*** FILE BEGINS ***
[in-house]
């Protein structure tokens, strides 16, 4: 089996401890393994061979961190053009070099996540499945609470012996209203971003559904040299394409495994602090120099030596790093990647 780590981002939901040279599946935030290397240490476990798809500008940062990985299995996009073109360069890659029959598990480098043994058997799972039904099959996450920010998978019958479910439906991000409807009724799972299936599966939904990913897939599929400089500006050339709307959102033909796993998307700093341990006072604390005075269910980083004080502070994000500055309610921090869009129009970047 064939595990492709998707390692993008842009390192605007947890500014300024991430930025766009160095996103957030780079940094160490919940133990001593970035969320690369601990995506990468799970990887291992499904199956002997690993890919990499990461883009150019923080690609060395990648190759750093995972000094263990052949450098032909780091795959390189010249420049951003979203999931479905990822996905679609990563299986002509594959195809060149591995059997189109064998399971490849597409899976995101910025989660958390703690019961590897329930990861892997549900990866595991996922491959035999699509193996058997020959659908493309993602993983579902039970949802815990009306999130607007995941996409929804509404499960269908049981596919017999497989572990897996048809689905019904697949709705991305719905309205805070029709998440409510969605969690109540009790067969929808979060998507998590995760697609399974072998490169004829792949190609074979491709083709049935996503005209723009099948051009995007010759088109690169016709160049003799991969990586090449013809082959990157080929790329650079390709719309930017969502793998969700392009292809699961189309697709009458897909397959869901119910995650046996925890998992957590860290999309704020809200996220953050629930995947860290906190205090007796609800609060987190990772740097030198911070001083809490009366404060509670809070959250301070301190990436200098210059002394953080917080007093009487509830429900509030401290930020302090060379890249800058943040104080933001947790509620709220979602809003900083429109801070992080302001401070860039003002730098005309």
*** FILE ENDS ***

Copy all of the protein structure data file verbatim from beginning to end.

[in-house]
């Protein structure tokens, strides 16, 4: 089996401890393994061979961190053009070099996540499945609470012996209203971003559904040299394409495994602090120099030596790093990647 780590981002939901040279599946935030290397240490476990798809500008940062990985299995996009073109360069890659029959598990480098043994058997799972039904099959996450920010998978019958479910439906991000409807009724799972299936599966939904990913897939599929400089500006050339709307959102033909796993998307700093341990006072604390005075269910980083004080502070994000500055309610921090869009129009970047 064939595990492709998707390692993008842009390192605007947890500014300024991430930025766009160095996103957030780079940094160490919940133990001593970035969320690369601990995506990468799970990887291992499904199956002997690993890919990499990461883009150019923080690609060395990648190759750093995972000094263990052949450098032909780091795959390189010249420049951003979203999931479905990822996905679609990563299986002509594959195809060149591995059997189109064998399971490849597409899976995101910025989660958390703690019961590897329930990861892997549900990866595991996922491959035999699509193996058997020959659908493309993602993983579902039970949802815990009306999130607007995941996409929804509404499960269908049981596919017999497989572990897996048809689905019904697949709705991305719905309205805070029709998440409510969605969690109540009790067969929808979060998507998590995760697609399974072998490169004829792949190609074979491709083709049935996503005209723009099948051009995007010759088109690169016709160049003799991969990586090449013809082959990157080929790329650079390709719309930017969502793998969700392009292809699961189309697709009458897909397959869901119910995650046996925890998992957590860290999309704020809200996220953050629930995947860290906190205090007796609800609060987190990772740097030198911070001083809490009366404060509670809070959250301070301190990436200098210059002394953080917080007093009487509830429900509030401290930020302090060379890249800058943040104080933001947790509620709220979602809003900083429109801070992080302001401070860039003002730098005309």